A couple of months ago, I reported on the annual South By Southwest Music Festival in Austin, Texas.
The fest has become the most important event of the year for pop music bands to strut their stuff in front of music industry tastemakers.
Since the fest, I've been listening to a handful of discs by some intriguing girl groups you might want to check out, too. I've thumbnailed a few of them:
The Pretty Please
Fronted by former Sixteen Deluxe singer Carrie Clark, this four-song sampler from a veteran Austin trio leaves you thirsting for more. Clark spits out a rapid-fire stream of coyly ascerbic rock lyrics, atop a bed of growling synthesizer bass lines, arena-ready drums and jackhammer guitar riffs.
This band is ready for a world tour. To check out a couple of samples (including the Monkees-meets-punk-pop candy of "The Rock Star Guide to Falling Apart") check their site at www.theprettyplease.com.
Too Hot to be Cool
If blatant "yeah-yeah-yeah-yeah" speed-punk energy is what you need, this all-girl Austin act has the battery power. Vocalist Amanda sounds as if she has memorized the discs from the Sex Pistols era, and she spits out snotty, sassy (and often unintelligible) rock lyrics like a machine gun. A little more attention to technique and hooks, and these girls might one day stand up next to The Donnas. For more info, check www.the-winks.com (and don't forget the hyphen … without it you find a completely different band's site).
Go Betty Go
More ready to challenge the Donnas' girl-rock crown right now is this L.A. band that's been playing the sunset strip for a couple of years (and was on the Vans Warped tour last summer). Featuring two sisters who have played in bands since they were 9 (they're 20-somethings now) and a guitarist named Betty, their five-song EP is wildly catchy and pure high-octane rev-it-up fun.
Their bi-lingual Spanish roots come out on the peppy "Son Mis Locuras" and they've got a picture perfect punk-pop hit in English on "C'mon." Check them at www.gobettygo.com.
All the way from Australia, this three-piece band is led by the bouyant Patience Hodgson, who squeaks and shouts and sings with such unabashed exuberance, the lo-fi garage band simplicity of the drums and guitars backing her are taken to a new level. A reviewer described them as The Ramones on pogo sticks, which is as apt a description as any.
The best track on their four-song EP, "Trampoline" ("use your bed like a trampoline/just for love if you know what I mean"), is the ultimate rock come-hither. It also got the band instant radio play, before the song got picked up for a jeans commercial. Check www.thegrates.com.
A three-piece band from Malta (bonus points if you can point to that island country on the map), who have been playing together for nearly a decade, Beangrowers' 12-song CD boasts a more subdued sound than the other bands I mentioned, somewhere between the alternative pound of The Breeders and the lackadaisical pop of The Cardigans.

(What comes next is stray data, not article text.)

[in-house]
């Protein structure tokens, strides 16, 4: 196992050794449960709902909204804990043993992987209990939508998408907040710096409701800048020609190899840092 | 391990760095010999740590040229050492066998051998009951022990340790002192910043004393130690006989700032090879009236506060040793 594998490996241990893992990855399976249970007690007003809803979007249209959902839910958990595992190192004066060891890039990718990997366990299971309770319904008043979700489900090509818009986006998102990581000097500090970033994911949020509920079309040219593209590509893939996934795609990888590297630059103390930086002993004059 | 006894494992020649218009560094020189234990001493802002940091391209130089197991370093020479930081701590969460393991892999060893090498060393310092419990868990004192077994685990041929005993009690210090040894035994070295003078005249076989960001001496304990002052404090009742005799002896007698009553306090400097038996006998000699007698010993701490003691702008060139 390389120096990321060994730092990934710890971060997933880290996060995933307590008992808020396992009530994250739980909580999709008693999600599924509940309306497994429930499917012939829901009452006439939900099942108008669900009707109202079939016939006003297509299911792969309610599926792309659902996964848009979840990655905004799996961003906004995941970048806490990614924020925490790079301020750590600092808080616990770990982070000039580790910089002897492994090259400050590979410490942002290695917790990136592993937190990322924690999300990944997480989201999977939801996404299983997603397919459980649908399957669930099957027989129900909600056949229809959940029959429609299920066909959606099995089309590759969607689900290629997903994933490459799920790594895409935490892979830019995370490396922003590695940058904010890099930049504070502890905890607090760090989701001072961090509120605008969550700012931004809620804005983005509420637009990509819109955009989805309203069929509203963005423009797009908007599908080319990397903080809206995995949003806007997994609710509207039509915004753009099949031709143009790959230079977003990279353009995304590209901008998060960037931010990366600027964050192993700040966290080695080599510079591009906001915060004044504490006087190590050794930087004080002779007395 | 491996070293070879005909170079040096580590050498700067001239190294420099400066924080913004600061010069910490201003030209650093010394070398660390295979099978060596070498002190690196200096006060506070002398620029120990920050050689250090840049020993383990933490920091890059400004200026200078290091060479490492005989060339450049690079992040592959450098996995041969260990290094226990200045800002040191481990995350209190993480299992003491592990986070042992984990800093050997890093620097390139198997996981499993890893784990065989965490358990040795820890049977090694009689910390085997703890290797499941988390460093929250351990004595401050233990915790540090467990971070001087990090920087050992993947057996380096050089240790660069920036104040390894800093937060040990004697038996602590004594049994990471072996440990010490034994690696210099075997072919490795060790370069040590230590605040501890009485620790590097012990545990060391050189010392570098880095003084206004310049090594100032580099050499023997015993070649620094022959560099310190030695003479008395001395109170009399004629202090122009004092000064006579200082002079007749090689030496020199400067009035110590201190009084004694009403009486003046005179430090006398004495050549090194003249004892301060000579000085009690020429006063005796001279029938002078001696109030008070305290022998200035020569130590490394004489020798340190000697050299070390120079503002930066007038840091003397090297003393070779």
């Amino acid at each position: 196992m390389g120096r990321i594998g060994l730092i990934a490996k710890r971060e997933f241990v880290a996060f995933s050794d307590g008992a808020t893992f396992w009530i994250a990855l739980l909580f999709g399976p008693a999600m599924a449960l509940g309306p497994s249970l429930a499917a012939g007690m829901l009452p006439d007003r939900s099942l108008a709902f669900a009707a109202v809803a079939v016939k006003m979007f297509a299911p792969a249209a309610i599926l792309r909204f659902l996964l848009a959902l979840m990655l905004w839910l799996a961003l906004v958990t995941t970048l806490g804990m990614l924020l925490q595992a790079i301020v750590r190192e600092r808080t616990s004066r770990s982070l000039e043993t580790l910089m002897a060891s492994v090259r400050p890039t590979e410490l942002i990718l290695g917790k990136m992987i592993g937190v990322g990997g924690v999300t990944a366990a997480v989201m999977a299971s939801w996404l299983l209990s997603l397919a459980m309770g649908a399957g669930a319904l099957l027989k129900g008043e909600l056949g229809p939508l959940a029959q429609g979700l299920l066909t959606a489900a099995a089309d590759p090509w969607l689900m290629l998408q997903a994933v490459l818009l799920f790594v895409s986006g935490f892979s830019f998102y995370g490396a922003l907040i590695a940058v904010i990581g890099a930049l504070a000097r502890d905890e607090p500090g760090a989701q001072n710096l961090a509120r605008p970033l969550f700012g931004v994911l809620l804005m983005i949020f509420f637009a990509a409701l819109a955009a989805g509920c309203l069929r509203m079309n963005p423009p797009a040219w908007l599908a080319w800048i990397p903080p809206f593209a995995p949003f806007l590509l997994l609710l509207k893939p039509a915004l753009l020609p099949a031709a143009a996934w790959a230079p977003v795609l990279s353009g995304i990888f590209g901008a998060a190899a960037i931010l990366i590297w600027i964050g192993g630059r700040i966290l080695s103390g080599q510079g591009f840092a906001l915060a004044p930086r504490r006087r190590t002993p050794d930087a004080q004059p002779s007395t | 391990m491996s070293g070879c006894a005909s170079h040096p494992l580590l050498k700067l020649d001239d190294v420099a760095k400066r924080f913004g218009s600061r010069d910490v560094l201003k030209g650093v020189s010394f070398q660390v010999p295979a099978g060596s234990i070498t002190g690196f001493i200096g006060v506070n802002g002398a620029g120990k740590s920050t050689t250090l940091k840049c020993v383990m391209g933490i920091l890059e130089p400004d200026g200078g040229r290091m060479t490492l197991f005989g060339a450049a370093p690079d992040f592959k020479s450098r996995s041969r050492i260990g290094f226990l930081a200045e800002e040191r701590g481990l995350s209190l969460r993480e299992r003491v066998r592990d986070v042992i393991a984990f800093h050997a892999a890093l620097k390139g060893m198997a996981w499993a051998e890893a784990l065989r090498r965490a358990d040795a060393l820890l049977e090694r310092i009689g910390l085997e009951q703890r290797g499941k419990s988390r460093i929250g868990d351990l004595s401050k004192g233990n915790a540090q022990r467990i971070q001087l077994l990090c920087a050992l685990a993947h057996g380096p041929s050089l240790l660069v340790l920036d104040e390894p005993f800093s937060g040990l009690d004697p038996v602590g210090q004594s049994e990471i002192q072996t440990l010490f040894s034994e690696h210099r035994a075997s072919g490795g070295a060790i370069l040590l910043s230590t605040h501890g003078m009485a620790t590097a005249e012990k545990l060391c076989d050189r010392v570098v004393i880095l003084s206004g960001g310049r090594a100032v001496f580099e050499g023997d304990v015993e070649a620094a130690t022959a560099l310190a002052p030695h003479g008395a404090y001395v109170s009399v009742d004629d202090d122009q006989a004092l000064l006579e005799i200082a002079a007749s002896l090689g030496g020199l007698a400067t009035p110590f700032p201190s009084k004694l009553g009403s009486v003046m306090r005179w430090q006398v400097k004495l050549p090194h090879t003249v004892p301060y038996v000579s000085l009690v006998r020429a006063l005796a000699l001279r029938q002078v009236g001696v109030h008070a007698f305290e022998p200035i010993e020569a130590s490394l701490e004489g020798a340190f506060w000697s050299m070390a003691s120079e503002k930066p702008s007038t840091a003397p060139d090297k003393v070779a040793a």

The radio-ready hooks of "You Are You Are" fall in the former camp, while the silky jazzy tone of "Waiting" feels like a lost Cardigans single. The title track carves out a frollicking off-kilter '80s guitar scratch, while some retro organ snatches and roller-rink sentiment ("dance dance baby/we can do most anything, anywhere, I don't care) make for a great little driving track. For more information check www.beangrowers.net.
Veronica Lipgloss and the Evil Eyes
Like a lost alternative blast from the early '80s, San Francisco's Veronica Lipgloss feature evocative, sometimes psychotically oscillating vocals atop a bizarre mix of pounding drums, toy flute, Cramps-evil bass and an occasional blast of Psychedelic Furs-esque horns. They're a wild performance art combo with guest go-go dancer on stage, and are due for a new release shortly.
With a vocal allure more silky than Blondie and a synthesizer squadron in love with the Erasure-ish tech sounds of the early '80s, Vagenius offers a catchy mix of space-arcade sounds and seductive harmonies that owe a debt to the Cardigans, as well as Debbie Harry.
"Take it to the Maxx" is as catchy a euro-pop track as you'll find made in the past five years, with a hint of the allure and techno gallop of Garbage's best singles in its verses and a retro-synth siren break in the middle. You can buy its nine-song CD — and hear the songs from it via a bevy of MP3 files — at www.totallyvagenius.com.
Hurts to Purr
Singer-pianist Liz Pappademas fronts this jazzy combo, and one song from her solo EP "5 Songs From Laurel Street" appears on this three-song sampler from their upcoming summer CD. That song is "Mr. Atom," and it's exactly the kind of track that could put this band on the map outside of Austin. It's a slowly building, oddly shambling bit of whimsy about a girl and her rocket-building robot ("Mr. Atom and me/best friends" she sings).
Pappademas' soulfully seductive vocals slip in and out of a wry smile throughout; this is a spotlight song that will leave you anxious for a full-length effort from the band.
The other two tracks on the sampler don't quite live up to the quirky attraction of "Mr. Atom," but "Perfect Day" is a gentle contemplative song about playing hooky in the movie theater anyone can relate to. More information: www.hurtstopurr.com.